Hanni Rützler, an Austrian nutrition scientist, made history in 2013 when she became the first person to taste meat grown in a lab rather than a pasture — or factory farm. The burger she described as tasting “as juicy as meat can be, but different” was developed by Mark Post and colleagues at Maastricht University in the Netherlands. Josh Schonwald, an American food writer, also got a bite of lab burger at the press event in London. His take? “It wasn’t unpleasant.” Not exactly a ringing endorsement.
Less Animal, Less Impact
To create lab meat, more commonly known these days as cell-cultured meat or cultivated meat, the muscle, fat, and connective tissues we tear into when we eat meat are grown from stem cells nurtured in a growth medium. After the stem cells have proliferated sufficiently, scientists goose them into becoming muscle cells or fat cells. This of course bypasses the animal itself, as well as any concerns about animal slaughter and cruelty. Not surprisingly, Post’s initial research was funded in part by People for the Ethical Treatment of Animals.
But it’s not just animals that cultured meat is meant to save. The planet stands to gain, too, according to proponents of the technology. With the world’s population expected to surge past nine billion by 2050 and meat production being a major contributor to global warming, cell cultured meat may be the solution we’ve been looking for. One of the early arguments in favor of the meat was that it had a much smaller environmental footprint than traditionally farmed meat. However, studies on the environmental impact of the process have varied in their estimates, primarily because researchers must make a lot of assumptions about the methods that will be used to produce the meat. For example, studies that factored in steam cleaning of the bioreactor came up with higher energy use estimates than those that didn’t.
In a 2018 paper, Hanna Tuomisto, a professor at the Helsinki Institute of Sustainability Science, wrote, “When comparing the environmental impacts of cultured meat with plant-based foods, the available estimates show that cultured meat has higher [greenhouse gas] emissions and energy use compared to unprocessed plant-based protein crops, such as beans and peas, but emissions are comparable with processed vegetarian meat substitutes.” But she cautions, “The environmental impact estimates of cultured meat are only available for unprocessed products; further processing would thus increase their impacts.” Generally, though, cell cultured meat is expected to use less water and land and may produce fewer overall greenhouse gases, assuming the world makes the transition to clean, renewable energy sources.
Not Yet Ready for the Grill
Whether cell cultured meat turns out to be a game-changer or not remains to be seen. But in any case, it’s not likely to happen in time for your next cookout. Today, eight years after its debut in London, several companies are in the process of bringing this brave new meat out of the lab and into the factory, and eventually, they hope, into supermarkets. And they have largely worked out the flavor issues. Tasters are now more likely to use words like “delicious” than “not unpleasant.”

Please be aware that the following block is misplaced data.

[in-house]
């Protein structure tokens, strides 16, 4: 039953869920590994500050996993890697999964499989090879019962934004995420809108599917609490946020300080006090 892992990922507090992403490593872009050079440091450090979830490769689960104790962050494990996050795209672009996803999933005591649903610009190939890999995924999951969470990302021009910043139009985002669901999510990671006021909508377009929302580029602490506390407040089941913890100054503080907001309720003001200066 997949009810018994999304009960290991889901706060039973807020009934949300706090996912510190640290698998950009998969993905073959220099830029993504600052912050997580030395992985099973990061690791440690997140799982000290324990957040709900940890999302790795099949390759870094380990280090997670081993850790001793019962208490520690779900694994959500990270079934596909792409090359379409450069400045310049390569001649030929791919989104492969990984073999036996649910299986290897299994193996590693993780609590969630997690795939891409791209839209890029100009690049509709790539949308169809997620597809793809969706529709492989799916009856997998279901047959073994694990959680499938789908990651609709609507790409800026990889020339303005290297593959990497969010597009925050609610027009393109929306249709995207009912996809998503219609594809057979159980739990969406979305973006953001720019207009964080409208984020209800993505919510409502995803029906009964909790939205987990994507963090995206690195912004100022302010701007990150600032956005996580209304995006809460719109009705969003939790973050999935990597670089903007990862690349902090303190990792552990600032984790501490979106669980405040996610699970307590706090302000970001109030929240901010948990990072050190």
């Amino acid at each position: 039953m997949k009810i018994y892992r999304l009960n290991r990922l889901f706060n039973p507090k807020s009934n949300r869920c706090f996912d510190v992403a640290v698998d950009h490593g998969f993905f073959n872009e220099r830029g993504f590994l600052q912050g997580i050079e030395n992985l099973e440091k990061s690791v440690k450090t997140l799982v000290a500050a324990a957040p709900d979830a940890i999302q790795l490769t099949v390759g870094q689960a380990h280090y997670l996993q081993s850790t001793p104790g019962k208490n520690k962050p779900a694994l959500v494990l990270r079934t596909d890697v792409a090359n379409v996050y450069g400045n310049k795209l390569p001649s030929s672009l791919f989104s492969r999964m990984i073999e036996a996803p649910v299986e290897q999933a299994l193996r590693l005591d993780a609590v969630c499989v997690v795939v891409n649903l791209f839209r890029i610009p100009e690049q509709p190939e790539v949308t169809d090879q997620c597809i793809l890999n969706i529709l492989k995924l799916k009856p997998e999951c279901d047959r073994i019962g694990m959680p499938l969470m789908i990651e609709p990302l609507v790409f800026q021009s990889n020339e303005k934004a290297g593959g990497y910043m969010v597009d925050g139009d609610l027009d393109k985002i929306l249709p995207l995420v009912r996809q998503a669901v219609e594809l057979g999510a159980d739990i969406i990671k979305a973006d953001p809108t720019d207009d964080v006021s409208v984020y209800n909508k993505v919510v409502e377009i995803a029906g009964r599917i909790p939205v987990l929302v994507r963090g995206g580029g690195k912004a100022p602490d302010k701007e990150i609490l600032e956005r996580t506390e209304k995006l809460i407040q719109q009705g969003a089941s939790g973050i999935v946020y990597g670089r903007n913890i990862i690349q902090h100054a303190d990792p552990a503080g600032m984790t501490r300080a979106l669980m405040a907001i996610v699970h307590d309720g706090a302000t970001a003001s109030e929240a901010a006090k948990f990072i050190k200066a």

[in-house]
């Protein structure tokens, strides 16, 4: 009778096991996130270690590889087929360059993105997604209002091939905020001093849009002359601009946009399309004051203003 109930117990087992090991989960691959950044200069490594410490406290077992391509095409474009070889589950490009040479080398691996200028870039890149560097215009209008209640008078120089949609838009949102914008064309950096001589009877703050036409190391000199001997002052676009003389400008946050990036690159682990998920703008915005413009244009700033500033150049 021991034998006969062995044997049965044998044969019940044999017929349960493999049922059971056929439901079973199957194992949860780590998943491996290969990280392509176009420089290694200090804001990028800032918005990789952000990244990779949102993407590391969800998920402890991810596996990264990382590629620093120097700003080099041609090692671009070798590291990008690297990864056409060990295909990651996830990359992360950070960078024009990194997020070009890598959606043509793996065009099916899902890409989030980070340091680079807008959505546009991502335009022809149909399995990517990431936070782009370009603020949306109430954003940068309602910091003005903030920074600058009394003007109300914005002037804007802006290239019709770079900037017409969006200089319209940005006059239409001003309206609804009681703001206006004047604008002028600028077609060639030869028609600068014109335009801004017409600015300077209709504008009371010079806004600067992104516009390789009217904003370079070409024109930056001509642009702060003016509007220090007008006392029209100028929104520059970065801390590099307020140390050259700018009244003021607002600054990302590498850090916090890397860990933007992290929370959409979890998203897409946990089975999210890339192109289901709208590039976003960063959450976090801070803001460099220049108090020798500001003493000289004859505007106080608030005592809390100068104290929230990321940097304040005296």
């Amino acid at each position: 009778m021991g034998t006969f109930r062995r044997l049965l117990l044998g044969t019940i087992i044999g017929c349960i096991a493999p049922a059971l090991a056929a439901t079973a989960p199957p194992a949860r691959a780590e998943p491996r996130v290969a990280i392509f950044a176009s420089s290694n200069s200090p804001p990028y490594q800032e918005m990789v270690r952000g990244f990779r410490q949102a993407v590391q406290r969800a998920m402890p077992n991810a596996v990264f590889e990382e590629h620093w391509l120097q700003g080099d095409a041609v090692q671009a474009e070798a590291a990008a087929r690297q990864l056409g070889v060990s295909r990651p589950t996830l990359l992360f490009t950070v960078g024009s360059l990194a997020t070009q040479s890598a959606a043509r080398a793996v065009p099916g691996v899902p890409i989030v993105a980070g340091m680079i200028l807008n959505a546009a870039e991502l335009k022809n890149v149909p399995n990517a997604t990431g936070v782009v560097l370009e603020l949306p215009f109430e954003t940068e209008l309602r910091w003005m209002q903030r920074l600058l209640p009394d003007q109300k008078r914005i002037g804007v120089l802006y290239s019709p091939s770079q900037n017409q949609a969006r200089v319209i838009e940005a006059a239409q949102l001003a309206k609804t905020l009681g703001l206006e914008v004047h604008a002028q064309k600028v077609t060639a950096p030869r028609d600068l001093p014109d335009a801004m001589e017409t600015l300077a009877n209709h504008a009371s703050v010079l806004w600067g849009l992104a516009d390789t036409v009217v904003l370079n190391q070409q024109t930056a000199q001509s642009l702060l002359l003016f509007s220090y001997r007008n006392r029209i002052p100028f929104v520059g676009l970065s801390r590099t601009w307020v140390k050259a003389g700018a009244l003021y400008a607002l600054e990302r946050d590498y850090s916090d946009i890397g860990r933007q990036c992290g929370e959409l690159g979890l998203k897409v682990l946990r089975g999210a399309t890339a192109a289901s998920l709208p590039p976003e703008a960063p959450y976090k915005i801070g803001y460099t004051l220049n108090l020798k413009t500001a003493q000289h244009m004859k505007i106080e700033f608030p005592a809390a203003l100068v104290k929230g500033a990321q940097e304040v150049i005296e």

In June, an Israeli company, Future Meat, announced that it was opening a facility that will be able to produce the equivalent of 5, 000 hamburgers a day. The company says it hopes to have product available in the U.S. by 2022. Another company, Eat Just, is already marketing a “chicken” nugget product in Singapore, the first country to approve cell cultured meat for sale. But in many ways, all of these announcements are more hype than hamburger. There are still many hurdles to get over before we’re routinely dropping lab meat into our shopping baskets.
Nicholas Genovese, a stem cell biologist and a pioneer of the science that made cell cultured meat feasible, co-founded a company (formerly called Memphis Meats, now Upside Foods) working to bring this meat to market. Genovese, who recently left Upside, points out that the real challenges for all these companies are scalability and meeting regulatory hurdles. Bringing a product to market at a competitive price “involves a lot of considerations that really don’t come into the picture if you’re trying to make a prototype,” he says. “Several companies have talked about initial limited launches in or by 2022. But it may be a few more years before there’s widespread access and distribution.”
Also, the technology is so far limited to ground meat — hamburgers and nuggets made from something more like minced chicken (though Wildtype foods, a company in San Francisco, is making progress on sushi-style salmon). There are still many hurdles to get over before you’ll be able to toss a slab of cell cultured T-bone on the grill. To create the muscle fiber meat eaters relish in steak or chicken breast, researchers are trying different techniques, including stretching tissue on scaffolding and zapping it with electricity. Many of these are showing promise, but this is still very much in the experimental stages. Despite the mouth-watering pictures on the companies’ websites, we’re just not there yet.
Meanwhile, the environmental situation we hope to mitigate has only grown more urgent. “My understanding of the development of the technology is that it is still going to take more than 10 years, and most likely way more than that, before the products can be widely available at an affordable price,” Tuomisto says. “Therefore, we cannot rely on cultured meat for the urgent problems that require immediate actions.”
On the other hand, we shouldn’t give up on this. “In the longer term,” Tuomisto adds, “cultured meat can contribute to improved sustainability of food systems.” So there is hope for animal-loving meat lovers who care about the environment, but don’t give up your veggie burger yet.